Edmonton submits plans for supportive housing
The City is moving forward with plans to support 351 new units of affordable and supportive housing.
On Tuesday, Council approved an investment plan for the third round of the Rapid Housing Initiative, a national program led by the Government of Canada to support shovel-ready affordable housing projects.
The City will submit three City-led projects, one of which will be eligible for $12.5 million earmarked by the federal government for Edmonton. Five other affordable housing developments led by non-profit organizations will also be submitted. In total, the projects would leverage a City investment of $48.4 million to access $72.6 million of federal funding.
“Each one of these projects is life changing, a vision of what we can do when we work together,” said Mayor Amarjeet Sohi. “We need a bold plan to grow our affordable housing infrastructure, to make Edmonton a place for all of us.”
Supportive housing is a flexible model of affordable housing tailored to individuals who struggle to maintain housing. Over the past four years, the City has supported the development of 644 units of supportive housing for Edmontonians facing complex health challenges, trauma and homelessness.
“These new proposals represent a very important step towards regaining our momentum in ending homelessness in our community,” said Susan McGee, CEO of Homeward Trust. “Supportive housing is a proven cost-effective model that provides long-term, sustainable housing for community members who have otherwise been trapped in a cycle of homelessness.”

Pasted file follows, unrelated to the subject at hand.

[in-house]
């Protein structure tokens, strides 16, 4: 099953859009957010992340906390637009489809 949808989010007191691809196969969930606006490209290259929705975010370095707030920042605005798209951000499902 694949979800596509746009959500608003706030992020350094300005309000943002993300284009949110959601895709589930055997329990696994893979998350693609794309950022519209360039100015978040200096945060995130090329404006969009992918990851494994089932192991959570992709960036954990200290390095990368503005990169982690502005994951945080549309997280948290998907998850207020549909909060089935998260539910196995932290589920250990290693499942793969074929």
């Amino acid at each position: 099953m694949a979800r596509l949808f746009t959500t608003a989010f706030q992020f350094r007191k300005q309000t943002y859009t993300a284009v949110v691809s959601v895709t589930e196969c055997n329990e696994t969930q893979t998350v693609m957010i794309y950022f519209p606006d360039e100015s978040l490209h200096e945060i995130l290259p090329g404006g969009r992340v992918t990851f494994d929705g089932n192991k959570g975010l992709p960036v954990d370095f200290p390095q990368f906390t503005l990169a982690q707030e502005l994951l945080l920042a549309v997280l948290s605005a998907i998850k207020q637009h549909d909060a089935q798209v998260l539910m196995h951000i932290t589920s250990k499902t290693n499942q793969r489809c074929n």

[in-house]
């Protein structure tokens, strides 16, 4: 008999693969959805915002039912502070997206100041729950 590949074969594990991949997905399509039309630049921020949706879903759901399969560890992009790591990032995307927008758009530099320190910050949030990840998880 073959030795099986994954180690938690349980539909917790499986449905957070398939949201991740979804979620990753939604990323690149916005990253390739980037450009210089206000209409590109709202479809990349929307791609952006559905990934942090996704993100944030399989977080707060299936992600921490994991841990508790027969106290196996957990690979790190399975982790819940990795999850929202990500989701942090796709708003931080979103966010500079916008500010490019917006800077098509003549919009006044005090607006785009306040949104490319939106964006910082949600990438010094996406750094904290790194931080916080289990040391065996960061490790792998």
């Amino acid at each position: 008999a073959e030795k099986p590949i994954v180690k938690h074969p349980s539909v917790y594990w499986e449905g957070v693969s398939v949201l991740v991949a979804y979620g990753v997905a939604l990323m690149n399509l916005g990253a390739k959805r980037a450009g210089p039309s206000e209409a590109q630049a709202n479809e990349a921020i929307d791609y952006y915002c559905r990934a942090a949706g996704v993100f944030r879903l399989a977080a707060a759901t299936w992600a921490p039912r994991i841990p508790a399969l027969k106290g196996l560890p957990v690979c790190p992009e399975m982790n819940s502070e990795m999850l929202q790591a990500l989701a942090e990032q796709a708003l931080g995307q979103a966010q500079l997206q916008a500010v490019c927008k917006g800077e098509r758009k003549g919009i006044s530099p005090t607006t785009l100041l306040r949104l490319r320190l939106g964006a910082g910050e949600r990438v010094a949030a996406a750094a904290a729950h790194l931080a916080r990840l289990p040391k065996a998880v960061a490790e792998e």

The City-led proposals replicate a model used during the first round of the federal Rapid Housing Initiative, when the City oversaw the construction of five supportive housing sites on municipally owned land. The five sites were transferred in late 2022 to Homeward Trust, which has selected operators and welcomed the first residents of the 210 new units. A new tour video has been developed to give Edmontonians a first look at what the finished sites look like.
King Edward Park: Operated by the Bissell Centre’s Hope Terrace program, which specializes in supporting people born with Fetal Alcohol Spectrum Disorder.
Inglewood: Operated by Native Counselling Services of Alberta, an Indigenous-led organization that specializes in fair and equitable treatment for a population overrepresented in housing need and homelessness.
Westmount: Operated by the George Spady Society, which provides a continuum of support services to people with complex life circumstances associated with substance-related and concurrent disorders.
Terrace Heights: Operated by Boyle Street Community Services, an organization dedicated to eliminating homelessness and building strong, accepting and respectful communities.
Wellington: Operated by NiGiNan Housing Ventures, an Indigenous-led non-profit housing provider specializing in a range of supportive housing options for Indigenous people.
In the coming days, residents living near the completed developments will receive welcome letters from Homeward Trust and the new operators, including plans for open houses and community events.
Details of the newly submitted proposals, including locations, size and organizations, will be made public when funded by the Canada Mortgage and Housing Corporation, and will be subject to additional Council decisions.